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J Neurosci. 1998 Feb 1;18(3):1171-85.

Neural substrates for species recognition in the time-coding electrosensory pathway of mormyrid electric fish.

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  • 1Section of Neurobiology and Behavior, Cornell University, Ithaca, New York 14853, USA.

Abstract

Mormyrid electric fish have species- and sex-typical electric organ discharges (EODs). One class of tuberous electroreceptors, the knollenorgans, plays a critical role in electric communication; one function is species recognition of EOD waveforms. In this paper, we describe cell types in the knollenorgan central pathway, which appear responsible for analysis of the temporal patterns of spikes encoded by the knollenorgans in response to EOD stimuli. Secondary sensory neurons in the nucleus of the electrosensory lateral line lobe (NELL) act as relays of peripheral responses. They fire a single phase-locked spike to an outside positive-going voltage step. Axons from the NELL project to the toral nucleus exterolateralis pars anterior (ELa). Immediately after they enter the ELa, they send collaterals to terminate on one to three ELa large cells and then continue in a lengthy neuronal pathway that traverses the ELa several times. After a path length of up to 5 mm, the NELL axon terminates on as many as 70 ELa small cells. Thus the large cells appear to be excited first, followed by the small cells, with the intervening length of the axon serving as a delay line. The large cells also respond with phase-locked spikes to voltage steps. Large cell axons extend for approximately 1 mm and terminate on several small cells within the ELa. The terminals are known to be GABAergic inputs and are presumed inhibitory. We propose that small cells receive direct inhibition from large cells and delayed excitation from NELL axons. The small cells may act as anti-co-incidence detectors to analyze the temporal structure of the EOD waveform.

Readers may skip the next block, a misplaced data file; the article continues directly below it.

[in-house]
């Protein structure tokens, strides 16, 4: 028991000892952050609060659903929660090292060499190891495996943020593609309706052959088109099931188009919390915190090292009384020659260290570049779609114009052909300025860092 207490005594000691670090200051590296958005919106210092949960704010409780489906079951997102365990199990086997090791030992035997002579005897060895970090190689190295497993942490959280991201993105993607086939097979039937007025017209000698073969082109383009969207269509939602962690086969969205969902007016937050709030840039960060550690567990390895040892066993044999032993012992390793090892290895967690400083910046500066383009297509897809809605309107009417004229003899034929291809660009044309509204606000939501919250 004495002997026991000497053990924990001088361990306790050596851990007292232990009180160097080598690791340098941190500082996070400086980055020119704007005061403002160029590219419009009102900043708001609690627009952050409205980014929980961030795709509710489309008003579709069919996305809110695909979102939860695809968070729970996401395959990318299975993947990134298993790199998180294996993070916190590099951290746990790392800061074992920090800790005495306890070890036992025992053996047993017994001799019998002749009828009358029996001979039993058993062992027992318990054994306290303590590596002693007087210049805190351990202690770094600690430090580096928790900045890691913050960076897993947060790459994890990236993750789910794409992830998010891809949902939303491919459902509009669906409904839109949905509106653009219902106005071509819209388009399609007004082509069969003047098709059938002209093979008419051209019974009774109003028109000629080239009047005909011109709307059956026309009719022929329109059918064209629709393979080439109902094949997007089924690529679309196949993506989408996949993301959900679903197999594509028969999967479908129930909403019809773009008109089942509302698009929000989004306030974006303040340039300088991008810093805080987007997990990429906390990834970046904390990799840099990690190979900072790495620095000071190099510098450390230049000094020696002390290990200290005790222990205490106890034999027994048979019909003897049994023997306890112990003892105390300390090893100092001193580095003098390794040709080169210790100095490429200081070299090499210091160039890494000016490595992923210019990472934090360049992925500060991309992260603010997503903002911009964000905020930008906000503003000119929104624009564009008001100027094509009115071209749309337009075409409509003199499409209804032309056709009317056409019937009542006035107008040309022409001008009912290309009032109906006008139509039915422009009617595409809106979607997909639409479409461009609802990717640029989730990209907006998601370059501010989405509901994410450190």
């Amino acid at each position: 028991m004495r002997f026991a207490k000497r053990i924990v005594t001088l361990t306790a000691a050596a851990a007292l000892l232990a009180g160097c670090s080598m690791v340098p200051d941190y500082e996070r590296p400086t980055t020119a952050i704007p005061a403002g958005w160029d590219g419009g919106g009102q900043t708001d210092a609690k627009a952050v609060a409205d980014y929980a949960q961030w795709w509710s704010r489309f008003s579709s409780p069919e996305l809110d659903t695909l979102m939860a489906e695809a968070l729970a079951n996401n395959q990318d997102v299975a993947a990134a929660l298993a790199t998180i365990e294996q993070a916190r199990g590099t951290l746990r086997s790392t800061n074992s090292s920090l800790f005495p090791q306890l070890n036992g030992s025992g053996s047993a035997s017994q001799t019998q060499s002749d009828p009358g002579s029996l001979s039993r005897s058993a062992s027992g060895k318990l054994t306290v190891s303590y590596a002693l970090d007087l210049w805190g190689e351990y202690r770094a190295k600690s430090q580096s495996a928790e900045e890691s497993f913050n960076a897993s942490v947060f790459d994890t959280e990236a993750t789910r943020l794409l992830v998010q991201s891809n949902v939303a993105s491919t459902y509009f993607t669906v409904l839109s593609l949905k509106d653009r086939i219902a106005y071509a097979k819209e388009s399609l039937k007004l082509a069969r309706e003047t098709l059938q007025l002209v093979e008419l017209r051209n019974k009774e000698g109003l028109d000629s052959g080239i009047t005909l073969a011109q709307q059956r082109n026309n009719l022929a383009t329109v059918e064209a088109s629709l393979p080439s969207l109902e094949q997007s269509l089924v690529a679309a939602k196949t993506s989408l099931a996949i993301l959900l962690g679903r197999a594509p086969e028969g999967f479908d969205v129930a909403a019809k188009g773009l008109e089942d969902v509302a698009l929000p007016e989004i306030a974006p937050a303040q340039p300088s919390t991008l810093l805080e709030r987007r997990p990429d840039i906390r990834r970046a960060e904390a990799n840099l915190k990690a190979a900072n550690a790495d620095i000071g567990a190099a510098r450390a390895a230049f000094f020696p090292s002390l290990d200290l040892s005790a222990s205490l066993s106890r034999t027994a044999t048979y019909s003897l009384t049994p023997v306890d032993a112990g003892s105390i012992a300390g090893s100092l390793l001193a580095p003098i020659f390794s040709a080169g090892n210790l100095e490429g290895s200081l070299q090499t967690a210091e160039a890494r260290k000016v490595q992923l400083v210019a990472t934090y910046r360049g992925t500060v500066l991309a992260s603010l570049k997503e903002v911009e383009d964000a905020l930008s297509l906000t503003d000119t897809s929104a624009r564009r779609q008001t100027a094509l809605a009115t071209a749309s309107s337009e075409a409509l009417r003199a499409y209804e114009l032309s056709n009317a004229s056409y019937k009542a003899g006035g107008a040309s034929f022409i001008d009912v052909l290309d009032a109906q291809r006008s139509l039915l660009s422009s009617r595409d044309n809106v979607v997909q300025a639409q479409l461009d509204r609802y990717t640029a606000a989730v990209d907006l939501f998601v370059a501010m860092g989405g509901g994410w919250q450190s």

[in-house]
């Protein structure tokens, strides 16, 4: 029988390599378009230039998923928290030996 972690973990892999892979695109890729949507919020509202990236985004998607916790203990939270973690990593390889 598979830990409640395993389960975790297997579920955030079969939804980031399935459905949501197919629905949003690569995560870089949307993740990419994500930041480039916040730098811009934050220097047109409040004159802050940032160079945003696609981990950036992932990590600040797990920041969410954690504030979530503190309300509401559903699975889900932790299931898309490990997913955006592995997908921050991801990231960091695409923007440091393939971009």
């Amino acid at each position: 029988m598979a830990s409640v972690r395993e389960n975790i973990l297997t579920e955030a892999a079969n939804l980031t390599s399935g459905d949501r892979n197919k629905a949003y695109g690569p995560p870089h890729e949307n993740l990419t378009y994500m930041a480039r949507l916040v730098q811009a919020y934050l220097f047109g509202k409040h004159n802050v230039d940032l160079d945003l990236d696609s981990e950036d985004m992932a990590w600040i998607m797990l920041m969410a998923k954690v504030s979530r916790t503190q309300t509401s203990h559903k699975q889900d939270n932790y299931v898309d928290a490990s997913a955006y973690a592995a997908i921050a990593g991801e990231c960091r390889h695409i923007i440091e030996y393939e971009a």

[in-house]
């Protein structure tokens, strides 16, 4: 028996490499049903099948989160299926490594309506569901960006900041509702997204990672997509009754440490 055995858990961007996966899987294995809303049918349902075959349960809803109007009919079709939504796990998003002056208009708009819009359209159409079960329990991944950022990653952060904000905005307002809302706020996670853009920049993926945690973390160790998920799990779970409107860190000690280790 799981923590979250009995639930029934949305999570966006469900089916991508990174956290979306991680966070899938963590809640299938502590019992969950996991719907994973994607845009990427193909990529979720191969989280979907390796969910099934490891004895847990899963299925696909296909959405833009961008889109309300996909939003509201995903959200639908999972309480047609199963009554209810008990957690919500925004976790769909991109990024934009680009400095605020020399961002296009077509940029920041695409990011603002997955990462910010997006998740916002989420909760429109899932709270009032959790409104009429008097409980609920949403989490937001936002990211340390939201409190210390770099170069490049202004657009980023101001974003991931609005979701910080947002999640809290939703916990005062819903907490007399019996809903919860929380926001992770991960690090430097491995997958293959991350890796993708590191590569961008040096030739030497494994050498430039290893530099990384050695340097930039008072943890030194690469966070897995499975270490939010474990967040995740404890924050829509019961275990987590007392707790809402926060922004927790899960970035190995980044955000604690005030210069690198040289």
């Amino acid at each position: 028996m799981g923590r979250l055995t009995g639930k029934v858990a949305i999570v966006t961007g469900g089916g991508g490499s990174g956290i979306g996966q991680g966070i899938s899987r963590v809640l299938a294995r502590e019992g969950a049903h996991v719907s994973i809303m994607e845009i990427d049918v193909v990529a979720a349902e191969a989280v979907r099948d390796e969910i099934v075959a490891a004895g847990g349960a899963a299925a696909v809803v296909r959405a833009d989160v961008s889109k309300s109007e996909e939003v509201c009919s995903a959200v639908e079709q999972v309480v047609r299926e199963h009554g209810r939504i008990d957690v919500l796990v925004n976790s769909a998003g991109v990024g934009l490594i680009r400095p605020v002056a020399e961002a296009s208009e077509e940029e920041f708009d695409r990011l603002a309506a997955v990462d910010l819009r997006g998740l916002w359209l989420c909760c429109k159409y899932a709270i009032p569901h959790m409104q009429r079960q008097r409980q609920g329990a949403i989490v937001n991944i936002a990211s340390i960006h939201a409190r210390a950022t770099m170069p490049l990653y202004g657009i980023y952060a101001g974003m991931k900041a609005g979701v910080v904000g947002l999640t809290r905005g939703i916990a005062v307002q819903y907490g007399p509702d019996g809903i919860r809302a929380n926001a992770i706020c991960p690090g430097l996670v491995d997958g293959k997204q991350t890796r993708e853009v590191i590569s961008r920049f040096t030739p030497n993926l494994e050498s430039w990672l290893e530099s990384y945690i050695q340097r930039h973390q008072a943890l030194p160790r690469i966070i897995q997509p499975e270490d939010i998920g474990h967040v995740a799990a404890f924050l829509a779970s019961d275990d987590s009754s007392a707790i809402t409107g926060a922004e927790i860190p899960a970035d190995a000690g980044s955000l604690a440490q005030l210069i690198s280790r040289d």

PMID:
9437037
[PubMed - indexed for MEDLINE]
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